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TOP 100 MOVIES in 2006!
Cast: Jet Li, Shido Nakamura, Betty Sun, Yong Dong, Collin Chou
Martial arts legend Huo Yuanjia became the most famous fighter in all of China at the turn of the 20th Century. Huo faced personal tragedy but ultimately fought his way out of darkness and into history, defining the true spirit of martial arts. His self-discovery, and the choices he made, inspired his nation. The son of a great fighter who did not wish for his child to follow in his footsteps, the bullied Huo Yuanjia resolves to teach himself how to fight - and
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Jet Li is probably second only to Jackie Chan as the world’s biggest name in martial arts movies. With this influence and fame Jet Li has clearly used his clout to invest and promote Chinese cinema as well as the wealth of historical stories they have in their past. Having made a name for himself in huge western success’ like ‘Romeo Must Die’ and ‘Lethal Weapon 4’ recently his releases seem to have harked back to his eastern roots, the sublime ‘Hero’ being the high watermark of his illustrious career. Fearless may not have the visual poetry or subtle excellence in its breathtaking storytelling, but it is a story of worth and differently a more crowd pleasing, enjoyable film all round.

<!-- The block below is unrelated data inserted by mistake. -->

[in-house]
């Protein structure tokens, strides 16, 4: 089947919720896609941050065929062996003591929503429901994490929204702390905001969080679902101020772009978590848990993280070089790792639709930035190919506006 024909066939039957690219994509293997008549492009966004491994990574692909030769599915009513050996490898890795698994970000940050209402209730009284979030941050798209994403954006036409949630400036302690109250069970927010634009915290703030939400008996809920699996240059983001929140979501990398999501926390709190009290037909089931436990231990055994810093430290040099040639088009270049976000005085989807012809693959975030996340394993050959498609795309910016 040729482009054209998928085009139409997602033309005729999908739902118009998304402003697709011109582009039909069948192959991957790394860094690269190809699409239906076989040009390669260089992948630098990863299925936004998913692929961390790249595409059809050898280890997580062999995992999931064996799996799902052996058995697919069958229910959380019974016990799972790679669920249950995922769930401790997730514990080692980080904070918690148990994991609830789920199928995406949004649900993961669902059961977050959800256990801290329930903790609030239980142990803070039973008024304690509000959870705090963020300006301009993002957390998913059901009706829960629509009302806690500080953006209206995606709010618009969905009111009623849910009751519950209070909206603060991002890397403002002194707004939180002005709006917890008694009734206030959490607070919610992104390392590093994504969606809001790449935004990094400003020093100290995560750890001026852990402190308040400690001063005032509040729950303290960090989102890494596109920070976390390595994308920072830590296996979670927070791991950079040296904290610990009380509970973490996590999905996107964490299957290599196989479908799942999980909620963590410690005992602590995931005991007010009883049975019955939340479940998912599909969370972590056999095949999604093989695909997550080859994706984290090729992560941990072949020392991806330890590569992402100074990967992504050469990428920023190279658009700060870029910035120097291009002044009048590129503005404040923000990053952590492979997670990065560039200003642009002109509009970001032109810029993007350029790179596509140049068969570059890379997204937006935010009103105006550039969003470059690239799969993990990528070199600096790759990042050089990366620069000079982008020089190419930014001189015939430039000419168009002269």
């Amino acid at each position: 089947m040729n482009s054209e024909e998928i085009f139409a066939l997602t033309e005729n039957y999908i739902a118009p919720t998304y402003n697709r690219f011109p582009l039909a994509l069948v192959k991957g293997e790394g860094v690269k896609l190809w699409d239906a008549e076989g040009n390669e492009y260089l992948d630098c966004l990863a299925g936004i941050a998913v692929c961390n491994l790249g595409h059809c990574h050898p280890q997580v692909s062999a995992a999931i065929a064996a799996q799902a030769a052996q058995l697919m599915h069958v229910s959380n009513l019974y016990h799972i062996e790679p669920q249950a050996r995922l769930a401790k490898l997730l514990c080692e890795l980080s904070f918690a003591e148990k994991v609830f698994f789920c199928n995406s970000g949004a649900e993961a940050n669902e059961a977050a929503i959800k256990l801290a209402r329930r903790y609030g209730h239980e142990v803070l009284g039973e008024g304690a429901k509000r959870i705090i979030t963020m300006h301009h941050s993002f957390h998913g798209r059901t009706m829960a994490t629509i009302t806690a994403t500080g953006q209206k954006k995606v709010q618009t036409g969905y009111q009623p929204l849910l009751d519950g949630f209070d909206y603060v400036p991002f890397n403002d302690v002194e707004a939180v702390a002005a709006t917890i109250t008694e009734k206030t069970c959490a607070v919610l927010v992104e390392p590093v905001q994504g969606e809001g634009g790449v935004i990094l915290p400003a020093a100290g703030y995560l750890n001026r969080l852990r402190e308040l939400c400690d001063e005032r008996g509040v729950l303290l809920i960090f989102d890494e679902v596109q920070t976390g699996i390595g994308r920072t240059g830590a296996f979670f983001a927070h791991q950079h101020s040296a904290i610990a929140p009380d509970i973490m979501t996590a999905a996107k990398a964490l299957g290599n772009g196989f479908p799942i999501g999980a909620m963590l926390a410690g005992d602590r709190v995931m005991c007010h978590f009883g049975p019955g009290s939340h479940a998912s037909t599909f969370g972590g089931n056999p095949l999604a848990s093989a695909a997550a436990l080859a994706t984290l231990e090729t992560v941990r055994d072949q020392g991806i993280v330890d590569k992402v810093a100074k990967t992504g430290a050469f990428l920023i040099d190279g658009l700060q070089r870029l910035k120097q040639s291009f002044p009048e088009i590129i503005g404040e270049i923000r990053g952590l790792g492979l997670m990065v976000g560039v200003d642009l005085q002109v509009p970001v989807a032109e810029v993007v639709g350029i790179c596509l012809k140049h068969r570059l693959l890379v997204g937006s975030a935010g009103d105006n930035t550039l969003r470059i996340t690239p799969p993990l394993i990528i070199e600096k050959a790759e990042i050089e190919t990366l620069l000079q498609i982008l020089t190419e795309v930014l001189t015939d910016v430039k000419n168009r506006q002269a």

It is the story of Huo Yuanjia, the son of a great fighter, who after a life of hardships and spiritual growth goes on to become one of the most revered martial artists in chine, if not the world. The film begins with a prologue as Huo fights at a confederation tournament where he fights the western federations four best fighters to see who is the greatest of them all. After disposing of three with ease the Japanese fighter steps up and suddenly we transport back to Huo’s childhood.
His lifelong, best friend, Nong Jinsun, tries to tell him that the disciples who follow him, drawn by his fame as a fighter are shallow and not truly loyal to him. Huo is expectedly conceited about the whole affair and continues on blindly. It is only after a dispute amongst another legendary fighter, Master Chin fashioned by the fighters’ godson, that Huo is made to stop and take stock of himself. The fight that ensues takes a lot out of him physically, but other events and acts of revenge take it out of him emotionally as well. He leaves the town he is from and spends time in the country side in the care of a young blind girl, Moon and her grandmother. Who teach him about the respect of nature. Once his rehabilitation is complete he returns a changed man.
The town he left has also changed, western colonisation is rife and in trying to further cement his reputation as the greatest fighter, as well as the reputation of his homeland against the cocky westerners that claim eastern fighters to be weak. The tournament at the start of the film is undertaken after Huo has established a famous fighting school.
While this all sounds very formulaic, the way it is styled is at time very tongue in cheek. It never tries to be overly serious in its manner and uses its trump card of martial arts to full effect. The choreography is sublime, the action relentless, and that’s what it’s there for really. Anyone expecting more depth I’m sure can find it in other martial arts movies, but for sheer unadulterated enjoyment, escapism then you can do a lot worse.
Review by Stefan Leverton 26/02/10